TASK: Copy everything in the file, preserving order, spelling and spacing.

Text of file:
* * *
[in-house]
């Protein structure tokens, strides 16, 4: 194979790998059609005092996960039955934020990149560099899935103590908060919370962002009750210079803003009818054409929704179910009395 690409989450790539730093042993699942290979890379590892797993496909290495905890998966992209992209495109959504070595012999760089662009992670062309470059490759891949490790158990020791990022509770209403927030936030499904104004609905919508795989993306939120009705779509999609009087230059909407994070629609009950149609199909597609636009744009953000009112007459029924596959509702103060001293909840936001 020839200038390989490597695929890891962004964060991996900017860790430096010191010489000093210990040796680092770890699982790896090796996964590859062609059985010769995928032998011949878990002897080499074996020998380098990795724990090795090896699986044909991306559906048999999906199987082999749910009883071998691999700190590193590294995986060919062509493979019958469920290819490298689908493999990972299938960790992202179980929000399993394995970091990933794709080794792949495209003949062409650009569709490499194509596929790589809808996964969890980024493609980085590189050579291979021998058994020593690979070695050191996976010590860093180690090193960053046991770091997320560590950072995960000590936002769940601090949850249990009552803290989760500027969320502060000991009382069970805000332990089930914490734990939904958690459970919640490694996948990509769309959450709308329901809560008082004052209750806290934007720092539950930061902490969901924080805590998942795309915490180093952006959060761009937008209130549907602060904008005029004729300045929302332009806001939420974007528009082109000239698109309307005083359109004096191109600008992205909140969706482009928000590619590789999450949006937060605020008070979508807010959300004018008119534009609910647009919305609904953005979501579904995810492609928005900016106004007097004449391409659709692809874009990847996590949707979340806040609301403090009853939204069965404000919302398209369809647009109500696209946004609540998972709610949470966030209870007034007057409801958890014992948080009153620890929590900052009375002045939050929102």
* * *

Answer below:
[in-house]
């Protein structure tokens, strides 16, 4: 194979790998059609005092996960039955934020990149560099899935103590908060919370962002009750210079803003009818054409929704179910009395 690409989450790539730093042993699942290979890379590892797993496909290495905890998966992209992209495109959504070595012999760089662009992670062309470059490759891949490790158990020791990022509770209403927030936030499904104004609905919508795989993306939120009705779509999609009087230059909407994070629609009950149609199909597609636009744009953000009112007459029924596959509702103060001293909840936001 020839200038390989490597695929890891962004964060991996900017860790430096010191010489000093210990040796680092770890699982790896090796996964590859062609059985010769995928032998011949878990002897080499074996020998380098990795724990090795090896699986044909991306559906048999999906199987082999749910009883071998691999700190590193590294995986060919062509493979019958469920290819490298689908493999990972299938960790992202179980929000399993394995970091990933794709080794792949495209003949062409650009569709490499194509596929790589809808996964969890980024493609980085590189050579291979021998058994020593690979070695050191996976010590860093180690090193960053046991770091997320560590950072995960000590936002769940601090949850249990009552803290989760500027969320502060000991009382069970805000332990089930914490734990939904958690459970919640490694996948990509769309959450709308329901809560008082004052209750806290934007720092539950930061902490969901924080805590998942795309915490180093952006959060761009937008209130549907602060904008005029004729300045929302332009806001939420974007528009082109000239698109309307005083359109004096191109600008992205909140969706482009928000590619590789999450949006937060605020008070979508807010959300004018008119534009609910647009919305609904953005979501579904995810492609928005900016106004007097004449391409659709692809874009990847996590949707979340806040609301403090009853939204069965404000919302398209369809647009109500696209946004609540998972709610949470966030209870007034007057409801958890014992948080009153620890929590900052009375002045939050929102």